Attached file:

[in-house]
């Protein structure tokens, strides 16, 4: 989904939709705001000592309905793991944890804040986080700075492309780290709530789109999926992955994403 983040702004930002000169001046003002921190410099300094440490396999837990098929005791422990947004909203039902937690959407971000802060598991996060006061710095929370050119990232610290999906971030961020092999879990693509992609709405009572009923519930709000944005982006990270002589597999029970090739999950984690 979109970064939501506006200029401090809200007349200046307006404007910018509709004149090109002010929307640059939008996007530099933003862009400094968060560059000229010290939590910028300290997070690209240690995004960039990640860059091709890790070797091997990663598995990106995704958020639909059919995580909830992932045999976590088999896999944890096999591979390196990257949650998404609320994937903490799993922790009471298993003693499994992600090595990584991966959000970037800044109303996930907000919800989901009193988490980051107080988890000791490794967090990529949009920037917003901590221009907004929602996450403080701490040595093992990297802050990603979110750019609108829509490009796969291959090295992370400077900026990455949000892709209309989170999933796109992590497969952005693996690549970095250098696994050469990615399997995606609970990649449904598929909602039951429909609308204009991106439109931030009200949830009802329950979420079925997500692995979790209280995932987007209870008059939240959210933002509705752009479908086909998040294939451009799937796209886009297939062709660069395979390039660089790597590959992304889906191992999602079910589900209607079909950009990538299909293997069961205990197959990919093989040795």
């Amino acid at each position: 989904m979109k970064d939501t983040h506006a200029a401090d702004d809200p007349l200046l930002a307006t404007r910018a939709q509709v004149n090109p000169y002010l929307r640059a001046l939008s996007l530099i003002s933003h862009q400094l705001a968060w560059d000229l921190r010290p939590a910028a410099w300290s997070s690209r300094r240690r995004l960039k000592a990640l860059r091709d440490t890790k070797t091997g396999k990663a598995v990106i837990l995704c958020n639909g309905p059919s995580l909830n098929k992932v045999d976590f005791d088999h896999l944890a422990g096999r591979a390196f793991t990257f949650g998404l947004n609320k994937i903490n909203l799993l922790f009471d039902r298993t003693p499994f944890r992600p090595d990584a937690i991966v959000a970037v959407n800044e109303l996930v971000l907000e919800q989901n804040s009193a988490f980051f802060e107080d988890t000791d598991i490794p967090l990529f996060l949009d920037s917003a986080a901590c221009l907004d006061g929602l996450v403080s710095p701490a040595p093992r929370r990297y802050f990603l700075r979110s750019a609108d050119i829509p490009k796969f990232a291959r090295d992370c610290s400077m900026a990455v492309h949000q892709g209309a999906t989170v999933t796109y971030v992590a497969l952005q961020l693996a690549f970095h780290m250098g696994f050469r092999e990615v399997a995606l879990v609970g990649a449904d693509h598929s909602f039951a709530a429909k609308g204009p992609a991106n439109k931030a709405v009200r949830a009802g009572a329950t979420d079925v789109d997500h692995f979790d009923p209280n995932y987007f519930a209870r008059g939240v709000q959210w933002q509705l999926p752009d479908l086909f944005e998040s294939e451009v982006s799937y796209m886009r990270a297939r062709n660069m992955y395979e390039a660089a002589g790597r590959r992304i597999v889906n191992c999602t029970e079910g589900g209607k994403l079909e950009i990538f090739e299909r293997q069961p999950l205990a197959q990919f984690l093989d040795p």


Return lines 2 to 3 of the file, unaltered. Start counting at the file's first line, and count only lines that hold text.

């Protein structure tokens, strides 16, 4: 989904939709705001000592309905793991944890804040986080700075492309780290709530789109999926992955994403 983040702004930002000169001046003002921190410099300094440490396999837990098929005791422990947004909203039902937690959407971000802060598991996060006061710095929370050119990232610290999906971030961020092999879990693509992609709405009572009923519930709000944005982006990270002589597999029970090739999950984690 979109970064939501506006200029401090809200007349200046307006404007910018509709004149090109002010929307640059939008996007530099933003862009400094968060560059000229010290939590910028300290997070690209240690995004960039990640860059091709890790070797091997990663598995990106995704958020639909059919995580909830992932045999976590088999896999944890096999591979390196990257949650998404609320994937903490799993922790009471298993003693499994992600090595990584991966959000970037800044109303996930907000919800989901009193988490980051107080988890000791490794967090990529949009920037917003901590221009907004929602996450403080701490040595093992990297802050990603979110750019609108829509490009796969291959090295992370400077900026990455949000892709209309989170999933796109992590497969952005693996690549970095250098696994050469990615399997995606609970990649449904598929909602039951429909609308204009991106439109931030009200949830009802329950979420079925997500692995979790209280995932987007209870008059939240959210933002509705752009479908086909998040294939451009799937796209886009297939062709660069395979390039660089790597590959992304889906191992999602079910589900209607079909950009990538299909293997069961205990197959990919093989040795």
């Amino acid at each position: 989904m979109k970064d939501t983040h506006a200029a401090d702004d809200p007349l200046l930002a307006t404007r910018a939709q509709v004149n090109p000169y002010l929307r640059a001046l939008s996007l530099i003002s933003h862009q400094l705001a968060w560059d000229l921190r010290p939590a910028a410099w300290s997070s690209r300094r240690r995004l960039k000592a990640l860059r091709d440490t890790k070797t091997g396999k990663a598995v990106i837990l995704c958020n639909g309905p059919s995580l909830n098929k992932v045999d976590f005791d088999h896999l944890a422990g096999r591979a390196f793991t990257f949650g998404l947004n609320k994937i903490n909203l799993l922790f009471d039902r298993t003693p499994f944890r992600p090595d990584a937690i991966v959000a970037v959407n800044e109303l996930v971000l907000e919800q989901n804040s009193a988490f980051f802060e107080d988890t000791d598991i490794p967090l990529f996060l949009d920037s917003a986080a901590c221009l907004d006061g929602l996450v403080s710095p701490a040595p093992r929370r990297y802050f990603l700075r979110s750019a609108d050119i829509p490009k796969f990232a291959r090295d992370c610290s400077m900026a990455v492309h949000q892709g209309a999906t989170v999933t796109y971030v992590a497969l952005q961020l693996a690549f970095h780290m250098g696994f050469r092999e990615v399997a995606l879990v609970g990649a449904d693509h598929s909602f039951a709530a429909k609308g204009p992609a991106n439109k931030a709405v009200r949830a009802g009572a329950t979420d079925v789109d997500h692995f979790d009923p209280n995932y987007f519930a209870r008059g939240v709000q959210w933002q509705l999926p752009d479908l086909f944005e998040s294939e451009v982006s799937y796209m886009r990270a297939r062709n660069m992955y395979e390039a660089a002589g790597r590959r992304i597999v889906n191992c999602t029970e079910g589900g209607k994403l079909e950009i990538f090739e299909r293997q069961p999950l205990a197959q990919f984690l093989d040795p």